--- Quote ---That said...
Do you play with the revised fan edition rulebook instead of the living rule book?
Are there other (useful) simplifications than the CC?
--- End quote ---
I play with the Revised edition whenever possible, although not everyone out there has adopted it. (That said, the Revised Edition has been written so that the character sheets are mostly back compatible, in order to make it so that players can adopt it without permanently forcing themselves to stick with it).

I wouldn't necessarily say that the IRE rules are always simpler, but they are generally more consistent and streamlined.
The main things it does is try to fix the close combat rules, make the psychic rules more flexible, and consolidate as many out of turn actions as possible into a general purpose framework that characters can use at will.

For the most part, the intention was to remain faithful to the feel and style of the original rules, rather than doing a massive re-write. (It is a fan edition after all, not an official reboot). As such, things like the injury rules, while perhaps a bit better explained, haven't had many changes. (We reduced the effectiveness of Stunning, and slightly changed System Shock, but not much else). It was an area where we couldn't agree on large changes without massively altering the feel and style of the rules.


--- Quote from: Mentirius on January 11, 2021, 05:17:47 PM ---I may be in a tiny minority here with this next bit, but "Conclave standard" as a system is a little on the harsh/frugal side with stats in my personal opinion, given how exceptional Inquisitors and their retinues are meant to be in most of the existing fiction.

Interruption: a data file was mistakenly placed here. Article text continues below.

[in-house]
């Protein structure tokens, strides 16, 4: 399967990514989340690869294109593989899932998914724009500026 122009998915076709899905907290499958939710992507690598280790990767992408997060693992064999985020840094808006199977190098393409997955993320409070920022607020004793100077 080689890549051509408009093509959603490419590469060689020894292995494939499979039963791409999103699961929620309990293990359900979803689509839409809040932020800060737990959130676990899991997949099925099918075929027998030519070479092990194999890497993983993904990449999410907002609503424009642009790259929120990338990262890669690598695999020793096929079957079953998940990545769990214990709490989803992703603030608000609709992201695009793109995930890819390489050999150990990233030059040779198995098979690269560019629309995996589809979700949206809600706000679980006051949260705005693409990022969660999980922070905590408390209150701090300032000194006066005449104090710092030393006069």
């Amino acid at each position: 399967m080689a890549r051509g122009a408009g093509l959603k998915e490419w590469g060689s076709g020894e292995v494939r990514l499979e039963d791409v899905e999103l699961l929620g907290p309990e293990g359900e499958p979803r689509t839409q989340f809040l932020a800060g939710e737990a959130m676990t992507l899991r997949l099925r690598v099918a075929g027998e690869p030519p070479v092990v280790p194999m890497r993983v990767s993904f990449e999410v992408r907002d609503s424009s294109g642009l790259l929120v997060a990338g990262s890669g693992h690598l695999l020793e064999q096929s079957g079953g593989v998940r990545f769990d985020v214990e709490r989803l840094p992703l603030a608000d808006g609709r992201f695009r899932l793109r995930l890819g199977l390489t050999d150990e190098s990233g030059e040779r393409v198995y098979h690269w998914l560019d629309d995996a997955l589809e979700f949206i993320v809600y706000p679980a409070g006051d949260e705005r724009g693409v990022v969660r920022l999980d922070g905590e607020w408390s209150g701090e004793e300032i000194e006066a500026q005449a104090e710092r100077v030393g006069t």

--- End quote ---
This is a case where gameplay concerns need to supersede lore (which, to be honest, is frequently rather "awesome awesomeness to the max").

The thing is, Inquisitor as a game is still forced to be turn-based, so the character that acts first naturally has a considerable advantage. Introducing a reasonable chance of failure into that reduces just how huge that advantage may be. If your opponent's first move is an 80% chance of blasting you with a plasma pistol, naturally this is less likely to turn into a thrilling and protracted fight than if it's instead a 60% chance of hitting you with a stub-auto.

The problem here is that both sides are the protagonists. In a traditional RPG, it's fine if your bad-ass one shots a tough NPC - you're probably outnumbered, and the GM isn't (usually) very attached to that NPC.
In Inquisitor? This isn't fun for either side; one player has just lost one of their characters with no chance to counter (at least in the LRB rules, there's no chance to react to shooting other than to choose to fail the pinning test after you've already been shot at), the other now hasn't got a challenge.

Many of the best combats I've had in Inquisitor have gone on for at least a few turns; there's the time for the tension to build up and the story to actually happen.

In any case, if all characters are brought down in kind, then the relative power levels are still maintained.